As you’re probably already aware, outdoor magazines such as Bike, Surfer, Powder and Snowboarder have all shuttered their windows and shut down their presses. So now what? Where do you turn for some real human-powered and adventure-based outdoor and journalism? And by journalism, we’re not talking about tweets, posts, and pieces written in and curated by whatever advertising banner flies across a website or social media platform.
Print journalism — especially outdoor magazines — is supposed to show an investment in credibility. Its printed editions say, we care and we are serious about what we do. And how do you gain access to a quality outdoor journal? You pay for it, that’s how.
We have no problem spending money for independent music, artisan foods and craft beer, as well as the artists we really want to see. To obtain those experiences, we go buy the vinyl, we shop the local markets, we attend the art shows, and we actively support these ventures.
But today, the majority of our best journalists, photographers, editors, and artists are independent operators, some contributing to outdoor journals such as Adventure Cyclist Magazine, BikePacker Magazine (now part of Bikepacking.com), The Surfers Journal, and Adventure Journal. Unfortunately, these magazines could soon disappear if we don’t continue to support their work.
“Ah,” you say, “But I can view any of these journals on their websites and see what they are doing.” Yes and no.
Yes, you can see the work of these journals — and their journalists — online, and indeed, the quality of the photography is beautiful, and the writing is inspiring. With just a click of a mouse, you can get a fair representation of what a slick, colorful, hold-in-your-hand magazine can give you. But not quite.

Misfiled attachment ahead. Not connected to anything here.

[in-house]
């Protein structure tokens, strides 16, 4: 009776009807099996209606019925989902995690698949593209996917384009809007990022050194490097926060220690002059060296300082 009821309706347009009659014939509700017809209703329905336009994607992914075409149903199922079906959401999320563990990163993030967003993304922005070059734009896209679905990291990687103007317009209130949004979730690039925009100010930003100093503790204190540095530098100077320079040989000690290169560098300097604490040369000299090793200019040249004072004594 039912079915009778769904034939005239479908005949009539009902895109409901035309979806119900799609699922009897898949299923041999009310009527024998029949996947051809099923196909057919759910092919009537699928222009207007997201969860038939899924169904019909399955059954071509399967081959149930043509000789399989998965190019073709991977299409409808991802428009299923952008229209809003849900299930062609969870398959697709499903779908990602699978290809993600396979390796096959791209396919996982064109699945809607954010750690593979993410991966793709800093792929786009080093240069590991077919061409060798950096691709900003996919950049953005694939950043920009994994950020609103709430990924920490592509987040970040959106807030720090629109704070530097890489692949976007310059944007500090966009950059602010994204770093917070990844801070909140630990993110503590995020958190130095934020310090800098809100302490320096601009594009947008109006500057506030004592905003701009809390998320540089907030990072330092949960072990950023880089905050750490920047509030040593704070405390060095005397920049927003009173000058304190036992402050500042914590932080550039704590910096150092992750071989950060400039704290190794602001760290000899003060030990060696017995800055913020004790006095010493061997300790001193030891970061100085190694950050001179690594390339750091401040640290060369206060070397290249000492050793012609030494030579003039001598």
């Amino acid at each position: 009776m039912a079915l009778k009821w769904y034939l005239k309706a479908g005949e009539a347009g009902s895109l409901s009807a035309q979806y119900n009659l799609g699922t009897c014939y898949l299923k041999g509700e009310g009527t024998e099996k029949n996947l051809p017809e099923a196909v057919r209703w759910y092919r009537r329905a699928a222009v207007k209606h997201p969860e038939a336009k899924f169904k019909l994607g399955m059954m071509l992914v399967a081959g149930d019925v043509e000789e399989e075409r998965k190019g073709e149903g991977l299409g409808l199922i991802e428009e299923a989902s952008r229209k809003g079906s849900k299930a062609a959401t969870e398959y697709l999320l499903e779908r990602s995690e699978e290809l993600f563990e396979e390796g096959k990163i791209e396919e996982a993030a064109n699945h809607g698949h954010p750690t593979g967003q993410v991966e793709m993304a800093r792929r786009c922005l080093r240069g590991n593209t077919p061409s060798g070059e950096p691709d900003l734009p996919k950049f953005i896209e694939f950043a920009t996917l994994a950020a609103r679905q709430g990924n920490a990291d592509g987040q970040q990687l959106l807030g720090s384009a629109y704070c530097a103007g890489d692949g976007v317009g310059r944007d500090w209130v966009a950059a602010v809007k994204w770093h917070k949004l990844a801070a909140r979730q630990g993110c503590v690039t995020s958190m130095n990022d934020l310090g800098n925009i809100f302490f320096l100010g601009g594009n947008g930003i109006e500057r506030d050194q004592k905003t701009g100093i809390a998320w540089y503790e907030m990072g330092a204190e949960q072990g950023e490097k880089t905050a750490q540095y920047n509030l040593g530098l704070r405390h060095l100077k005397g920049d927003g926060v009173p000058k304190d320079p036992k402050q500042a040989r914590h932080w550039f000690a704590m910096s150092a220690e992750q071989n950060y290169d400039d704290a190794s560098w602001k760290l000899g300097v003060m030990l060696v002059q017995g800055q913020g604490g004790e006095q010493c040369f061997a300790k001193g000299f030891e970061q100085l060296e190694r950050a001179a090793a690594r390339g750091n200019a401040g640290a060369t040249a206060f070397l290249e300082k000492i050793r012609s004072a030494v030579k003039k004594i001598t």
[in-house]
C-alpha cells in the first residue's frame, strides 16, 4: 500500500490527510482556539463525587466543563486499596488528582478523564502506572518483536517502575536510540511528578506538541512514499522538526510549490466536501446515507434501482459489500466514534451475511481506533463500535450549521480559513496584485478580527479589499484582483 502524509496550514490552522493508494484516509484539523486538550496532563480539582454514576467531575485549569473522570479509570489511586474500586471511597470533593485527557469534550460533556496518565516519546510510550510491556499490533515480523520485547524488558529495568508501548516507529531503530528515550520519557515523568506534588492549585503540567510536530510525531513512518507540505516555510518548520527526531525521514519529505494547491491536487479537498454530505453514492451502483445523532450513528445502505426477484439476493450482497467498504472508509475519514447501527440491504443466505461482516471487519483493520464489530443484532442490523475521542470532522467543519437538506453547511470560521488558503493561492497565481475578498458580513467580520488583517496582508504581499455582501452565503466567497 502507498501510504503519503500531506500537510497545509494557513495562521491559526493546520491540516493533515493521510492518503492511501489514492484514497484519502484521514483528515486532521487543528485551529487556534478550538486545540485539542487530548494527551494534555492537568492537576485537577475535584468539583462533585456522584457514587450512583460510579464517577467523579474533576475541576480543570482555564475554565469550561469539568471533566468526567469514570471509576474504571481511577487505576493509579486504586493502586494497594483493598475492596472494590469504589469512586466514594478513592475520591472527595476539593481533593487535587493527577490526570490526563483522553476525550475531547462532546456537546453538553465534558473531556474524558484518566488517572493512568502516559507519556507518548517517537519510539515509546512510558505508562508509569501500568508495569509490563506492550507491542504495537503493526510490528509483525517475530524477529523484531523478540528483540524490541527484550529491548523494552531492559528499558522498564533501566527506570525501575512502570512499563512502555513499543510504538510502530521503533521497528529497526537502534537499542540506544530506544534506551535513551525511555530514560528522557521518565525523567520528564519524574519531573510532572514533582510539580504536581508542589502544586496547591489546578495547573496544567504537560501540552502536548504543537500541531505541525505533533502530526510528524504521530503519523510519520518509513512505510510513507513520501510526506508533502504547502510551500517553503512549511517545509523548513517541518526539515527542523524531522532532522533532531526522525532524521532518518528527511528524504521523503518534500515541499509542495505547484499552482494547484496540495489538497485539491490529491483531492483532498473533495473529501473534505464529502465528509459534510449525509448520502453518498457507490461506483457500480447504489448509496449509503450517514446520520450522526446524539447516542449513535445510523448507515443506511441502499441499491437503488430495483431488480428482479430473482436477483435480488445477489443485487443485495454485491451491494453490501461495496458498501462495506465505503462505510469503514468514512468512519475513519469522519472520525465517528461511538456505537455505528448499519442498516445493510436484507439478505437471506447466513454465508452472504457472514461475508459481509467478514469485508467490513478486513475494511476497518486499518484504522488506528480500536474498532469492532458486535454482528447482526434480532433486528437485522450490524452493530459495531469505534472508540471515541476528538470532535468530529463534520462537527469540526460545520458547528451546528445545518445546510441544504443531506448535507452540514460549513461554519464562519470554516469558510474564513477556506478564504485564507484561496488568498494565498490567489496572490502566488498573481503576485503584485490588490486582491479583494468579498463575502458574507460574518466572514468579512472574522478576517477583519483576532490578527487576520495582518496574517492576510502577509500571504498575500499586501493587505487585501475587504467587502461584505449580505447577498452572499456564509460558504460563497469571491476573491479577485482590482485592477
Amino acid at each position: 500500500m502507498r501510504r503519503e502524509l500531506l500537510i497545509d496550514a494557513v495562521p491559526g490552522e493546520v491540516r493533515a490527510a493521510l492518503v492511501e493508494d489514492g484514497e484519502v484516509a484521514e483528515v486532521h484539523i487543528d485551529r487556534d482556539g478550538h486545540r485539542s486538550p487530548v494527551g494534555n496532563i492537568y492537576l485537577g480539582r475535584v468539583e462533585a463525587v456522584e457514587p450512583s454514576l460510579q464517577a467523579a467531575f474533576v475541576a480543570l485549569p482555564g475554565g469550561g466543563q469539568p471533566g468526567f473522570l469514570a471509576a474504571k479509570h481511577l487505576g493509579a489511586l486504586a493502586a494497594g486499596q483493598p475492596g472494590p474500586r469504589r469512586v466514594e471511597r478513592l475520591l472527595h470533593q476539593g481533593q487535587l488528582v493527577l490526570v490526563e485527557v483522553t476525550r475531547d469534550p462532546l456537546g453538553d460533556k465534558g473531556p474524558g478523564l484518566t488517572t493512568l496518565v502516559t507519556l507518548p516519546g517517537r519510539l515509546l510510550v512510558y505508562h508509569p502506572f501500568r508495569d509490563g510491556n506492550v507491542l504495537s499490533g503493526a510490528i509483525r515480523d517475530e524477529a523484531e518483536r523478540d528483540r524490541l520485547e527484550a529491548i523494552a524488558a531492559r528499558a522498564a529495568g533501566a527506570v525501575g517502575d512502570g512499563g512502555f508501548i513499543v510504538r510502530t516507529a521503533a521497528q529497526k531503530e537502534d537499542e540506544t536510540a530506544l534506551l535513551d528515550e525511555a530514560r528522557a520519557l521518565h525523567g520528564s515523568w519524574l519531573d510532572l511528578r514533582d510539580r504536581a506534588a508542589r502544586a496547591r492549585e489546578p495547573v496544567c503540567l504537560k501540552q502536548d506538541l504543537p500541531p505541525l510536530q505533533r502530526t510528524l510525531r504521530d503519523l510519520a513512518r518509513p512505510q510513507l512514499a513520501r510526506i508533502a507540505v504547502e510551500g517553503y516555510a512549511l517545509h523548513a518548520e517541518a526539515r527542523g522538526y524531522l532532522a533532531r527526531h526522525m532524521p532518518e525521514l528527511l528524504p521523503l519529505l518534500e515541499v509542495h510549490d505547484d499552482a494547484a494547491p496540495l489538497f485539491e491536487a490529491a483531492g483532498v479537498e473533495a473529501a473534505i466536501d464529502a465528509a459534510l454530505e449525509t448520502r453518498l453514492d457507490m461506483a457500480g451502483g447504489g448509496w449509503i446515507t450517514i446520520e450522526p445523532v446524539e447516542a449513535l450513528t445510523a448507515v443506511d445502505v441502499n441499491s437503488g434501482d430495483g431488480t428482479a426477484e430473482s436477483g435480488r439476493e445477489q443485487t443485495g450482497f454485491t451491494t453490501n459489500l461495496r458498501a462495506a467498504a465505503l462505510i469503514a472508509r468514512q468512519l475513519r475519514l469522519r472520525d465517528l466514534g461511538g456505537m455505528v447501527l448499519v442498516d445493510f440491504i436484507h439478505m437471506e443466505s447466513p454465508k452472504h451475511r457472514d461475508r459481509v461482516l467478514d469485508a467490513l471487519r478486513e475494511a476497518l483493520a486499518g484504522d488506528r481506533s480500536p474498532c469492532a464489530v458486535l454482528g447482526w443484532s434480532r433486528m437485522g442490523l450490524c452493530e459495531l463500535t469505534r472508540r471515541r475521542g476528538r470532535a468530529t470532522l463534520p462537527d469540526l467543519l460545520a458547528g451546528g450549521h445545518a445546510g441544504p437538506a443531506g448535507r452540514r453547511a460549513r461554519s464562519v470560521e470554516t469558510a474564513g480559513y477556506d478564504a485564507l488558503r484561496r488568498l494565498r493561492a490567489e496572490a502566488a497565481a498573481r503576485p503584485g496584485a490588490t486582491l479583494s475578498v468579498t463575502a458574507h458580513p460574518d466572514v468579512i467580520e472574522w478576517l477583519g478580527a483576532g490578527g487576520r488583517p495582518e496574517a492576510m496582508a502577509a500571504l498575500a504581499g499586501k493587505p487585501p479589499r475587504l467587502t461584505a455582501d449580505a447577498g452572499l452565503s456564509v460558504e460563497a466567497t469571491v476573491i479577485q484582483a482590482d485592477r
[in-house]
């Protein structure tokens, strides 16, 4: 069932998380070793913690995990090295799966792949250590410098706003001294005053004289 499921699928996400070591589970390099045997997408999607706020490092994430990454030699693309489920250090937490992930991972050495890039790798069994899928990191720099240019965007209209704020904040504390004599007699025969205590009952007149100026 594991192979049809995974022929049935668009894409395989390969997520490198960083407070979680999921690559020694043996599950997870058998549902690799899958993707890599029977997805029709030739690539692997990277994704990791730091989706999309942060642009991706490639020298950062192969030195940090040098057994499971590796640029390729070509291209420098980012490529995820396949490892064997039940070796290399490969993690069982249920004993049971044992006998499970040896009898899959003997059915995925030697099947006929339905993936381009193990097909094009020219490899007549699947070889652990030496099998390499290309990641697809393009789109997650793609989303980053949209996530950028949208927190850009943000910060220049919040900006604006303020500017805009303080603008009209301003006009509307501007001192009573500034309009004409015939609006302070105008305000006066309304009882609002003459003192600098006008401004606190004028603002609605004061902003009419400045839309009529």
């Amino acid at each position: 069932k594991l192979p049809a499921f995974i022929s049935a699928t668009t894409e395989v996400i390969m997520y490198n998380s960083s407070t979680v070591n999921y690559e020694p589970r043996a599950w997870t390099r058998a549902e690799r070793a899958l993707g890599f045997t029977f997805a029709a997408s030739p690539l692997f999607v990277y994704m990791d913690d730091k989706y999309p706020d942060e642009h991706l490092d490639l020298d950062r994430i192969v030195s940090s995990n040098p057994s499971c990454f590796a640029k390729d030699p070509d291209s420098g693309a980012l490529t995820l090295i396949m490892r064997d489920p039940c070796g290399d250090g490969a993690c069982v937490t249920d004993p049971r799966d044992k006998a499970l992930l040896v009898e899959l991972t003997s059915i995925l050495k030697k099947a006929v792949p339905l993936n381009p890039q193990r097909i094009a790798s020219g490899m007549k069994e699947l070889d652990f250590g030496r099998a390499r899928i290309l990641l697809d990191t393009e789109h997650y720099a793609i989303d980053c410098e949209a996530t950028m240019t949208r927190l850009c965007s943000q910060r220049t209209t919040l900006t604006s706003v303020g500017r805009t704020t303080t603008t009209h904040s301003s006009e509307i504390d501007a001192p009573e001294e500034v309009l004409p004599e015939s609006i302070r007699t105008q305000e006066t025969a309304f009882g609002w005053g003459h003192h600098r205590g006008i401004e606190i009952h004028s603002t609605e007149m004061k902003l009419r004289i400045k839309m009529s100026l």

Print magazines and journals are the best! They physically arrive on your doorstep and you devour them so fast you can’t wait for the next to arrive. And the next issue won’t arrive for another three months! So, you keep your back issues. Another plus, no need to plug in, boot up, log on, and go into a search box to find words to read and beautiful pictures to help you escape.
Three months between issues? Sometimes! Quality takes time.
We’re not saying online journalism is without merit. But, honestly, in a short time, online articles are shuffled off to Recent Posts archives, mistakes and typos are corrected and edited. But once a magazine or journal is printed and in your hands, it is forever. When John Keats penned “Ode on a Grecian Urn,” he said that it is the permanence of art that is tangible.
The cloud would have really freaked him out.
Another plus to published works? When journals and magazines arrive in your mailbox, it’s like getting the benefits of an around-the-world trip without the cost. For those of us here at The National Center for Outdoor & Adventure Education (NCOAE), to see an exotic destination that you have visited, staring at you from the pages of a slick journal, is nothing short of amazing.
As an NCOAE instructor who has traveled around the globe, I find that stunning photos and articles, written with depth and emotion, can snap you right back to that beloved location. Instantly. And you can show the article and art to your friends. Just open the magazine up and say, “I’ve been there, and yes, it is that beautiful.”